(A and I by Bloemgracht Canal.)
This past August Gem and I had a wonderful holiday in the Netherlands. Gem immigrated to Canada with his parents and two older sisters when he was nine years old. He had never been back to Holland since, so for him it was a pilgrimage of sorts, to his roots. We brought our lovely eight year old granddaughter, A, with us, and her presence added a beauty, a light, and a perspective we wouldn't otherwise have had. I plan over the next months to write the little stories about our time there. This is the first one.
Instead of staying in a hotel, for the first week we rented an apartment in a 17th century row house along the Bloemgracht (Flower canal) in Amsterdam. The house boasted twenty foot ceilings, wide windows overlooking the canal, gleaming black shutters, crisp white scalloped curtains and a wood floor worn beautifully smooth and uneven with the years. The street breathed romance, like old songs and old books.
Our apartment was located so close to Anne Frank house that we could hear the chiming of the nearby Westerkirk every fifteen minutes, just as she had. In the diary she kept while in hiding, Anne wrote about finding the sound so very comforting and reassuring, and how it made her want to both cry and sing.
(Westerkirk, Amsterdam, built in 1620.)
The evening before we visited Anne Frank house, I told A, Anne's story. She was very interested and asked many questions. The next day, as we waited for our turn to view the house, a woman near us reached over and gently touched A's hair, "You know, I think you look a little like Anne", she said.
Once, this canal house on 263 Prinsengracht was the office of Otto Frank, Anne's father, for his spice business. Entering, I’m immediatly struck by the subdued atmosphere. Voices are low. It is very quiet, very solemn. I begin to imagine what it must have been like, living in this eternal dusk ... day in, day out; in constant fear of discovery. Poignant excerpts from Anne’s diary are written on the walls:
(Anne's actual diary, which she received for her 13th birthday.)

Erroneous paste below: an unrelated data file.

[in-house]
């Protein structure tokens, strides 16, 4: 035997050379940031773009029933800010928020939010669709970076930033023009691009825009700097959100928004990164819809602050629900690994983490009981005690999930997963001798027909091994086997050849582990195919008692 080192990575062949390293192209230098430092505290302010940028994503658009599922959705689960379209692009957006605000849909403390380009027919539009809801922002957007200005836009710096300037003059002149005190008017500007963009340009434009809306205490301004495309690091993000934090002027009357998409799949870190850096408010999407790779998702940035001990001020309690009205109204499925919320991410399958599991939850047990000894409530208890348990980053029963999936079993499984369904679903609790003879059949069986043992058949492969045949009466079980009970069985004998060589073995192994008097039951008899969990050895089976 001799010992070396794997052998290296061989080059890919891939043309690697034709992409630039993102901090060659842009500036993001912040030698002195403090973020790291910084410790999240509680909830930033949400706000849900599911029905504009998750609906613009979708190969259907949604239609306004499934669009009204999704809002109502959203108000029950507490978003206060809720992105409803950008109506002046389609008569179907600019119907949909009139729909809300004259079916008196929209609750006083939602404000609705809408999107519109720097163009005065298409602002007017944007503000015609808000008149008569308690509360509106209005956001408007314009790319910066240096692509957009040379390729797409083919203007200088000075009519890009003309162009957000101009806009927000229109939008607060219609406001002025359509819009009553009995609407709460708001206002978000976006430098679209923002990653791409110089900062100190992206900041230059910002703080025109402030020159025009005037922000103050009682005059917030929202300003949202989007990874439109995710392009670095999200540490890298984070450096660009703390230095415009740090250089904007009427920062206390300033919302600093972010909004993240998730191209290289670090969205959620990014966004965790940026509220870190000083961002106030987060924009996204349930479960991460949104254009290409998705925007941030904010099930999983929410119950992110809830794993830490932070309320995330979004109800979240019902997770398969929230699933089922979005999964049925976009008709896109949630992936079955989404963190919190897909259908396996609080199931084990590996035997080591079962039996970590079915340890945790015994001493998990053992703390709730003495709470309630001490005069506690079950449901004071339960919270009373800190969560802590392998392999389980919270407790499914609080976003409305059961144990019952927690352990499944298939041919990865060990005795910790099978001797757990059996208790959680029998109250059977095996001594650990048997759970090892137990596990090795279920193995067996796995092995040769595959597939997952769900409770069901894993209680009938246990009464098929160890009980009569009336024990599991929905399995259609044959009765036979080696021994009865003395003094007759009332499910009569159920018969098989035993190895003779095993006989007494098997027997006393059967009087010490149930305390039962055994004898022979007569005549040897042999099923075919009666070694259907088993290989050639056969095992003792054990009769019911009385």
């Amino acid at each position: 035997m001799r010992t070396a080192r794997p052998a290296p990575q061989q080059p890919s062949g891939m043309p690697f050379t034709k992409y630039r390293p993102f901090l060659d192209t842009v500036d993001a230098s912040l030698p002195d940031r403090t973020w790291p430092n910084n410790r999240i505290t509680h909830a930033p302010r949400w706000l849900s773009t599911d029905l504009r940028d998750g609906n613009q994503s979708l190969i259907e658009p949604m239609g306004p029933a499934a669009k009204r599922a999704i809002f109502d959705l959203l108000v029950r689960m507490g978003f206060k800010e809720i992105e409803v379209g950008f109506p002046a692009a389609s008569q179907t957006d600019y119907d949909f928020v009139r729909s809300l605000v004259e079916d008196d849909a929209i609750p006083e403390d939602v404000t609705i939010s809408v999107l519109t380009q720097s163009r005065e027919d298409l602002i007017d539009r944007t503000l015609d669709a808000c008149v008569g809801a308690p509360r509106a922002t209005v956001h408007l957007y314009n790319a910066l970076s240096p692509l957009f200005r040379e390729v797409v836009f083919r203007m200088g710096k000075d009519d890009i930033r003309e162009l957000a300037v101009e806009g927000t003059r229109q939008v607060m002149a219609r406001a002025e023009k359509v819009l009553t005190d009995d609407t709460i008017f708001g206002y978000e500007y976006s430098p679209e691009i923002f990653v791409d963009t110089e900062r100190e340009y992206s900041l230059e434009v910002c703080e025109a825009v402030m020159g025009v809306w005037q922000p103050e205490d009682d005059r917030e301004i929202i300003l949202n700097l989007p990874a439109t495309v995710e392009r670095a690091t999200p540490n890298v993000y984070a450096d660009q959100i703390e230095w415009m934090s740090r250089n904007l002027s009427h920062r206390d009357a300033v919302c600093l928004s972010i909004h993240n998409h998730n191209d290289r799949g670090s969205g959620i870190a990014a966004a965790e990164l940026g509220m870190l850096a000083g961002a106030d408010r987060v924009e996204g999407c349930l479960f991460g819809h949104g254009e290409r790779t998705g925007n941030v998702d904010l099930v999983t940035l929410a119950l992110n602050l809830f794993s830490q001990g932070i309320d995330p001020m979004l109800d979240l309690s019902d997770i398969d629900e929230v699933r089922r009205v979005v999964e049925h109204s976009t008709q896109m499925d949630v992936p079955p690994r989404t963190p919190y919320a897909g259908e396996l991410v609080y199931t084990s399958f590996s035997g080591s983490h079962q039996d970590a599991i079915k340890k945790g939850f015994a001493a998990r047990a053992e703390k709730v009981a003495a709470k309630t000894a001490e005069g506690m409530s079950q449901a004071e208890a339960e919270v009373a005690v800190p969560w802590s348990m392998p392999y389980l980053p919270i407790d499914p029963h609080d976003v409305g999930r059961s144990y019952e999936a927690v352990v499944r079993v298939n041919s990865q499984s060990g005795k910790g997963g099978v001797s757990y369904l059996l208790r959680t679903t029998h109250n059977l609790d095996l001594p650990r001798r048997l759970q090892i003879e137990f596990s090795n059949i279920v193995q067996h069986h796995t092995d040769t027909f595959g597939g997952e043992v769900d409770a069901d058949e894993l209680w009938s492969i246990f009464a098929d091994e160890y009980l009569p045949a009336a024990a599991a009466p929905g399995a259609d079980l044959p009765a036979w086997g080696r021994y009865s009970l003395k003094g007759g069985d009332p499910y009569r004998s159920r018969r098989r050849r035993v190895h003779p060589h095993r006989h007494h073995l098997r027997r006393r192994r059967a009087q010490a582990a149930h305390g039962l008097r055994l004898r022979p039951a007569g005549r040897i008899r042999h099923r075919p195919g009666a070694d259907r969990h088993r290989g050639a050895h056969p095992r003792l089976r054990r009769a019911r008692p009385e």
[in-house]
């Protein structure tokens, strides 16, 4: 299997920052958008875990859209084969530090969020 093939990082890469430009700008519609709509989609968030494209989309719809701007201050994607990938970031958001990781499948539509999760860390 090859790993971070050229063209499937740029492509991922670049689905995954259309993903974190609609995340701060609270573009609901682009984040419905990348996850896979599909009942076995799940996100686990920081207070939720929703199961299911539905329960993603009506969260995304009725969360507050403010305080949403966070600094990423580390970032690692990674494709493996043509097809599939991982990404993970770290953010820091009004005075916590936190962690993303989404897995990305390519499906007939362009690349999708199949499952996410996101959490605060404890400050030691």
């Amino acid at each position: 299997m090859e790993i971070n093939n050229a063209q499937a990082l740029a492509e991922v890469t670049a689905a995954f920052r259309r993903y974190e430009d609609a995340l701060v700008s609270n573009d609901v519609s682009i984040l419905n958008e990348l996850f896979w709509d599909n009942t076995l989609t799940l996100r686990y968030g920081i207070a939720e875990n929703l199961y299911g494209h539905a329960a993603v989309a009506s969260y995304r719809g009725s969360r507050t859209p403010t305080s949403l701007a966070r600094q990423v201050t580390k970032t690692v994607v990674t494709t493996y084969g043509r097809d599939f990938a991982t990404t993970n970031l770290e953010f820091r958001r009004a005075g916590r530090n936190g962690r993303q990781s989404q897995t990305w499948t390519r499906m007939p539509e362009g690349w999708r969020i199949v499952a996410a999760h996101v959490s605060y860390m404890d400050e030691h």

11 June 1942
"We will have to whisper and tread lightly during the day; otherwise the people in the warehouse might hear us."
19 November 1942
"I can shake off everything as I write; my sorrows disappear, my courage is reborn."
21 August 1943
"In spite of everything I still believe that people are really good at heart. I simply can't build up my hopes on a foundation consisting of confusion, misery and death."
In Anne's room we gaze silently at pictures and newspaper cuttings she had pasted on the wall almost seventy years ago: the princesses Elizabeth and Margaret, Ginger Rogers, Sonia Henie, Greta Garbo in Ninotchka. Nearby are the pencil marks on the wall, drawn by her father, noting her growth during her years in hiding. A stands very still. I see tears start to trace her cheeks. I place my arms around her, draw her close to me. "It just wasn't fair, Nana. It just wasn't fair", she whispers.
Later that evening after tucking A into bed with her prayers, I lay down beside her for a while. The silvery melodic bells of Westerkirk start to ring in the summer darkness. As the tones die out, A says in a tender voice, "When I hear those bells, it's like Anne is speaking to me because she could hear them, too." I will never forget the hush and holiness of that moment.
(A 8, beside the statue of Anne Frank outside the house where she wrote her diary, while hidden with her family for two and half years, 1942 - 1944.)